In Urmann V. Rockwood Casualty, the Claimant and his wife received a third party settlement. The Common Pleas Court held a hearing and approved a proposed allocation of $50,000.00 to the Claimant and $250,000.00 to his wife for loss of consortium. The Superior Court affirmed the decision of the Common Pleas Judge. The Court held substantial evidence supported the Common Pleas Judge’s findings and conclusions.
The Employer was a "full participant" in the hearing, according to the Court. However, it is difficult for the Employer to develop a rebuttal case to the family’s claims of loss of consortium. Even if such a case is presented, the fact finder is a common pleas judge who is actually deciding either to approve the settlement or to put the case back on the county’s trial list.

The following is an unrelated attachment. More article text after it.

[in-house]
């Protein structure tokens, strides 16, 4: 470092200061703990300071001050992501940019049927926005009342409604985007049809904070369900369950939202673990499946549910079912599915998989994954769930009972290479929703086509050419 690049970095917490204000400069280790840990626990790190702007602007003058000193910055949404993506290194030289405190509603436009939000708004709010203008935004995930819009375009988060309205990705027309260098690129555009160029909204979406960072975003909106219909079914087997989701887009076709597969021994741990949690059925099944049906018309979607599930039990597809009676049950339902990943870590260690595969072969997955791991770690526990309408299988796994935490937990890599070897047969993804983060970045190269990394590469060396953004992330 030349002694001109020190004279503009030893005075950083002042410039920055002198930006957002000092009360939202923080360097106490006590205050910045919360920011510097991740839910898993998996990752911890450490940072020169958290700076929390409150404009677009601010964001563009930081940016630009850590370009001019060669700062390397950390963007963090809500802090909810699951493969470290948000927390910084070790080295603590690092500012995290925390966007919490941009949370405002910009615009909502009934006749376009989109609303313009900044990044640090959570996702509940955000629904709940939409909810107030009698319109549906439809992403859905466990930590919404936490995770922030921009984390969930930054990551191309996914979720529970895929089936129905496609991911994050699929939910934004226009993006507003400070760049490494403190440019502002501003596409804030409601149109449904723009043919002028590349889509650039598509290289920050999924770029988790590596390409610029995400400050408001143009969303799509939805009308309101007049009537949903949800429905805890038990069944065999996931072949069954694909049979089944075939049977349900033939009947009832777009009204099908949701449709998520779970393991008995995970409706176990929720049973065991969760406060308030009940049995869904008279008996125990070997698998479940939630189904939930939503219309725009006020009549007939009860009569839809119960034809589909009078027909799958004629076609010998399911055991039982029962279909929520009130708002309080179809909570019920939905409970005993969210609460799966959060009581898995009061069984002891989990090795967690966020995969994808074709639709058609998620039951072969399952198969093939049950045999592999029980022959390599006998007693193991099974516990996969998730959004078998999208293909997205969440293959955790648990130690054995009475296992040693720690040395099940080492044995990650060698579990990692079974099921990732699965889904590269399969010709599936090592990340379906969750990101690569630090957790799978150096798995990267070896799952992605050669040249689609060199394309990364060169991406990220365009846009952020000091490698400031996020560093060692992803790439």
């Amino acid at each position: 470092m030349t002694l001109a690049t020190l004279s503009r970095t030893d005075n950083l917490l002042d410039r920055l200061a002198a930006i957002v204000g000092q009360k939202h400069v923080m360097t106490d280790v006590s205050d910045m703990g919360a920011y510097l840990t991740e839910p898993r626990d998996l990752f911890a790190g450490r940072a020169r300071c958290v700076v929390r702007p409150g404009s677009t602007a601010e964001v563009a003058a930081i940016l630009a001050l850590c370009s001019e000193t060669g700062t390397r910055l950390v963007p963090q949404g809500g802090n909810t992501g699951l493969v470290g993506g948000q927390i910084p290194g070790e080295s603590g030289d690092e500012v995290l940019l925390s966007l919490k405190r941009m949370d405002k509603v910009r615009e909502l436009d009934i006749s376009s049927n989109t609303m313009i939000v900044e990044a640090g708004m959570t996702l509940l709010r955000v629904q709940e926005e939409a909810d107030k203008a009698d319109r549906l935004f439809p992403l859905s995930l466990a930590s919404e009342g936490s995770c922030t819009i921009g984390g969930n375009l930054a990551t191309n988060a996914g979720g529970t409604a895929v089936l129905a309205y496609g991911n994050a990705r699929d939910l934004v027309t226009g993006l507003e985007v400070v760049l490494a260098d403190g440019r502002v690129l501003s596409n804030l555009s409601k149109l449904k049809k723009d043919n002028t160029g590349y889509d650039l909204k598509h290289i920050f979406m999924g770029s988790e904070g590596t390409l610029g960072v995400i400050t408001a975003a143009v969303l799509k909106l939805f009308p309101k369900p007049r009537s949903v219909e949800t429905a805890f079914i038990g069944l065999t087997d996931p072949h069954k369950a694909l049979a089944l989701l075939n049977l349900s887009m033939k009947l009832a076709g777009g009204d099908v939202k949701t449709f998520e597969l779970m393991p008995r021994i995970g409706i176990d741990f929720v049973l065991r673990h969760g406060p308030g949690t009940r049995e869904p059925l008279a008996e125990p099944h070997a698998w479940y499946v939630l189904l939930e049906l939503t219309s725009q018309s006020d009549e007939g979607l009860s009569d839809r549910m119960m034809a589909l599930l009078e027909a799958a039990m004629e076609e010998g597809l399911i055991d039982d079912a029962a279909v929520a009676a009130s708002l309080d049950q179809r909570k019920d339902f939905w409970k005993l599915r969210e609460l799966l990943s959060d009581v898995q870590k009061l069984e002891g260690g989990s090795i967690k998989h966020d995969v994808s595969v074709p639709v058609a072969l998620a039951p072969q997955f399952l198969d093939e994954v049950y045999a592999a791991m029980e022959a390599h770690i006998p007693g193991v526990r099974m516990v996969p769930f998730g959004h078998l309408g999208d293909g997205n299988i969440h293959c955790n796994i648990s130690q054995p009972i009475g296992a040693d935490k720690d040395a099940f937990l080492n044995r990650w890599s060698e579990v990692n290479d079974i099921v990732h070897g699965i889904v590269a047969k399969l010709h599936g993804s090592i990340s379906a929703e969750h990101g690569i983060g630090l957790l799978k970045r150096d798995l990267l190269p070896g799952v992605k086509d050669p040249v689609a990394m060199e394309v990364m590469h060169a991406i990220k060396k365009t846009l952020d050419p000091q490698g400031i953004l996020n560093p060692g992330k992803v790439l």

Possibly for these reasons, the Employer reserved its argument on the fairness of the allocation for the Superior Court. However, the Court deferred to the fact finder. The Employer is left with the unsatisfactory remedy at the common pleas level.
If the allocation of settlement will be evaluated on substantial evidence rather than fundamental fairness, the workers’ compensation judge should be the fact finder on the allocation of the settlement. The workers’ compensation judge can hold a hearing in which the Employer is actually a party to the proceedings. Also, the workers’ compensation judge does not have an interest in whether the case settles or goes back on the county trial list.
Employer’s Counsel who wants a ruling on the allocation of a proposed settlement should file a Petition to Review Compensation Payable and advise the common pleas court that the Employer is pursuing its administrative remedy. Claimant’s Counsel should point out Urmann v. Rockwood Casualty and request a hearing from the common pleas court.